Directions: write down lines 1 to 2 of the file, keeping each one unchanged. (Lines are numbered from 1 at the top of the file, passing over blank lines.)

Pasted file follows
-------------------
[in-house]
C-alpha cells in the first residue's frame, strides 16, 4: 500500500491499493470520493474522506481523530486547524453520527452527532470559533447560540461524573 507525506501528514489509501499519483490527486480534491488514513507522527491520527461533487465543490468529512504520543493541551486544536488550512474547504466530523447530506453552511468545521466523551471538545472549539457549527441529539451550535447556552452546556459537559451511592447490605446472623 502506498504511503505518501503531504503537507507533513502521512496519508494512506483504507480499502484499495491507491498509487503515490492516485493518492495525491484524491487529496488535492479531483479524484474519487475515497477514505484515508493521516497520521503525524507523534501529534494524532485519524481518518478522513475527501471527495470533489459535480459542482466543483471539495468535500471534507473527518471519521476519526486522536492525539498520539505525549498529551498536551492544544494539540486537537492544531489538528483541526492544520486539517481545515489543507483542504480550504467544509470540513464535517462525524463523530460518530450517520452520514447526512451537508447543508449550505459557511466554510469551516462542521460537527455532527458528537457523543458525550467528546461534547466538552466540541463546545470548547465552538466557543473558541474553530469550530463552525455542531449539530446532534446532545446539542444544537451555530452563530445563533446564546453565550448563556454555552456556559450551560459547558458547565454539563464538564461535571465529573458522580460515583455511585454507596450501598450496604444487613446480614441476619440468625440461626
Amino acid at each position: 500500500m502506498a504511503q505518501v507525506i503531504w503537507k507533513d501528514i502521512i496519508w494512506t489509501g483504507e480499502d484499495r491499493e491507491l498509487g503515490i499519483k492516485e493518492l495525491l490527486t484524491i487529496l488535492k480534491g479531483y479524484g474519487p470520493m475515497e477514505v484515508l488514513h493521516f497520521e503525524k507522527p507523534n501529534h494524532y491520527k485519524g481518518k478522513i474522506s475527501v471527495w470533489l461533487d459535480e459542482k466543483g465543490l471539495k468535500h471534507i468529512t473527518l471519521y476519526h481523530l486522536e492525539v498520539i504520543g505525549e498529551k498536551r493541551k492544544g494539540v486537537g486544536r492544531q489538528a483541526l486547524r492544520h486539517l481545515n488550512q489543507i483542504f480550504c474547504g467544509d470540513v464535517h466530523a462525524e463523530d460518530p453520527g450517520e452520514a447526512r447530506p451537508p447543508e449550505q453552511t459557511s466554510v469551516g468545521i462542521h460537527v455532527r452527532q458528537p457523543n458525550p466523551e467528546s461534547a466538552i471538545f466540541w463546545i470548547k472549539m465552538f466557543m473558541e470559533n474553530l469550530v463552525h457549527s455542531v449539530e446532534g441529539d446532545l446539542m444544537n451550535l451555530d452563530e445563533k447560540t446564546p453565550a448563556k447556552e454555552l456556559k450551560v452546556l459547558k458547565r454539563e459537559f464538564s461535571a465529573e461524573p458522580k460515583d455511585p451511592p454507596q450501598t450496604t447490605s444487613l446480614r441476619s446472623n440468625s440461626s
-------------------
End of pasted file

[in-house]
C-alpha cells in the first residue's frame, strides 16, 4: 500500500491499493470520493474522506481523530486547524453520527452527532470559533447560540461524573 507525506501528514489509501499519483490527486480534491488514513507522527491520527461533487465543490468529512504520543493541551486544536488550512474547504466530523447530506453552511468545521466523551471538545472549539457549527441529539451550535447556552452546556459537559451511592447490605446472623 502506498504511503505518501503531504503537507507533513502521512496519508494512506483504507480499502484499495491507491498509487503515490492516485493518492495525491484524491487529496488535492479531483479524484474519487475515497477514505484515508493521516497520521503525524507523534501529534494524532485519524481518518478522513475527501471527495470533489459535480459542482466543483471539495468535500471534507473527518471519521476519526486522536492525539498520539505525549498529551498536551492544544494539540486537537492544531489538528483541526492544520486539517481545515489543507483542504480550504467544509470540513464535517462525524463523530460518530450517520452520514447526512451537508447543508449550505459557511466554510469551516462542521460537527455532527458528537457523543458525550467528546461534547466538552466540541463546545470548547465552538466557543473558541474553530469550530463552525455542531449539530446532534446532545446539542444544537451555530452563530445563533446564546453565550448563556454555552456556559450551560459547558458547565454539563464538564461535571465529573458522580460515583455511585454507596450501598450496604444487613446480614441476619440468625440461626